- Old copy of Dr. Seuss’s ABCs (or any Dr. Seuss book)
- Magnet sheets (optional)
- Laminator or contact paper (optional)
Cat in the Hat: Don’t Let the Things Out
Try to find all the sight words without letting Thing 1 and Thing 2 out of the box!
To play, save and print each page below. Laminate for multi-use, if desired.
Fill a gallon-sized Ziplock bag with paint; it needs to be a dark color so you can’t see through without squishing it around. (If you’d like to use the paint again, don’t worry: you can squeeze it out for later use.)
Tape down whichever page you want your child to work on first, then tape the Ziplock bag over it, but keep the checklist page out to the side. Depending on the page on which they’re searching, have them check off the words they find. See how many they can find before accidentally letting loose the Things!
(I got this idea from playdoughtoplato.com, but I expanded it and added a Seuss element.)
- Printables found above
- Gallon-sized Ziplock bag
- Paint (dark color like red or orange)
- Masking tape
Cat in the Hat Comes Back: Put the Small Cats Back
The small cats inside the Cat’s Hat have gotten loose and are wreaking havoc! Set up a string obstacle course by tying string around different objects in a room so they criss-cross like secret agent wires (another way to play this game 😉 ).
Write the letters of the alphabet on 26 clothespins and clip them randomly on the wires around the room. Have your children climb over and under and through the wires to collect the letters in alphabetical order. It’s gonna take teamwork!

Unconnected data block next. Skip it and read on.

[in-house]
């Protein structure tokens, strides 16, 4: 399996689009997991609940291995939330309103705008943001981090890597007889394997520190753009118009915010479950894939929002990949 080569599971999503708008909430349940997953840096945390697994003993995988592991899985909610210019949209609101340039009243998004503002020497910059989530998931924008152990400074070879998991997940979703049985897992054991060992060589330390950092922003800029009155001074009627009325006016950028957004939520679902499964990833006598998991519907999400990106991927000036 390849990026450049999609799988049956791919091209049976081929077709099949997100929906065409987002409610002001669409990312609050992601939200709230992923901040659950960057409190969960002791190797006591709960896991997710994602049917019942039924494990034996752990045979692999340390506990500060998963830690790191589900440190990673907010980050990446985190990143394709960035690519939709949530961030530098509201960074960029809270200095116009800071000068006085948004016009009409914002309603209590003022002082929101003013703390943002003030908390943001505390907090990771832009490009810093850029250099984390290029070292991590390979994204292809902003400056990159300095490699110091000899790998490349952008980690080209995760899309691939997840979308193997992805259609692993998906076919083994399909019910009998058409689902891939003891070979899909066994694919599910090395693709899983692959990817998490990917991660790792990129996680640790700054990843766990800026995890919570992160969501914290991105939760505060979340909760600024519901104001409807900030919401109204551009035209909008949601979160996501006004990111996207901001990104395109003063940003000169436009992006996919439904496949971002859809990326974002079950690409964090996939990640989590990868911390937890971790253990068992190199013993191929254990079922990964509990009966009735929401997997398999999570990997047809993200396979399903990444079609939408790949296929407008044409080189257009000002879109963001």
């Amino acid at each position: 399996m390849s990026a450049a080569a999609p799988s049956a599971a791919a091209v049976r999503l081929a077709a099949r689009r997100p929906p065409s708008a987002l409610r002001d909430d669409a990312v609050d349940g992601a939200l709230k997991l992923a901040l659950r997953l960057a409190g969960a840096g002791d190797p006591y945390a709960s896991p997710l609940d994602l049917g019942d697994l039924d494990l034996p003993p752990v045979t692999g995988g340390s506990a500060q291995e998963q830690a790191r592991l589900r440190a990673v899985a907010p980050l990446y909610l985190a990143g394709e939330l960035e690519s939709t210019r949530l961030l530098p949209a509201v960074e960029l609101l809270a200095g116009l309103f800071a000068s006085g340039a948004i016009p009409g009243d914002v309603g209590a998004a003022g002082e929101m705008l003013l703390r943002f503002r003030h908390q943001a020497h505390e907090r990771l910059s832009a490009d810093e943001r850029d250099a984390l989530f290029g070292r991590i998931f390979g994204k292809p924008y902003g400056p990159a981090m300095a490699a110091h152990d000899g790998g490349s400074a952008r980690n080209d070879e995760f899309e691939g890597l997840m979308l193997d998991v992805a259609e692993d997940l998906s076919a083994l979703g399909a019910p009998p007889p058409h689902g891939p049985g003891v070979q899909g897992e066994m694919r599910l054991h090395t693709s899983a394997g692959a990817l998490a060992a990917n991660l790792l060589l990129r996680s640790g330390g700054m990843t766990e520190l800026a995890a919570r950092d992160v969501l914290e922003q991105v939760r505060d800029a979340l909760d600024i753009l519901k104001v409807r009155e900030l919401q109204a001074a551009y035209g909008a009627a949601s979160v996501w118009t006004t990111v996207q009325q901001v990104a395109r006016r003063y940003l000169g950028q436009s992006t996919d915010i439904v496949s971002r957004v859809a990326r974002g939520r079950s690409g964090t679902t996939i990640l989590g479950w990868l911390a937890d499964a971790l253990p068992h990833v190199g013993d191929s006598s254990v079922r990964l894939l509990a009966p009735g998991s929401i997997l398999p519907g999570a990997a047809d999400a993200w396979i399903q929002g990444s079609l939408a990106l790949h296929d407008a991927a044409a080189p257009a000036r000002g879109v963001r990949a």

- 26 clothespins
- Permanent marker
- String (long enough to string around the room)
Fox in Socks: Roll a Rhyme
Roll a Rhyme from thisreadingmama.com. Choose either pictures or words, print the dice, and either fold them or slip them into pocket dice (a highly worthy investment that I strongly recommend! We use them constantly!). Have your child write down the rhyme if they need to practice writing, or simply call it out for younger kids.
- Printable: Roll a Rhyme
- Tape (if print foldable blocks)
- Pocket dice (if cut out just words)
Green Eggs and Ham: Let’s Cook
It’s really actually very simple to make green eggs and ham, and my kids love it! We usually do green eggs and spam instead; served with some fresh rice makes for a super fun (and easy!) meal.
To dye the eggs and spam/ham, I recommend mixing green food coloring into some water in two bowls, then soak each thing separately in the water briefly before cooking. If you try to dye directly onto the food, you often end up with more of a splattered green look.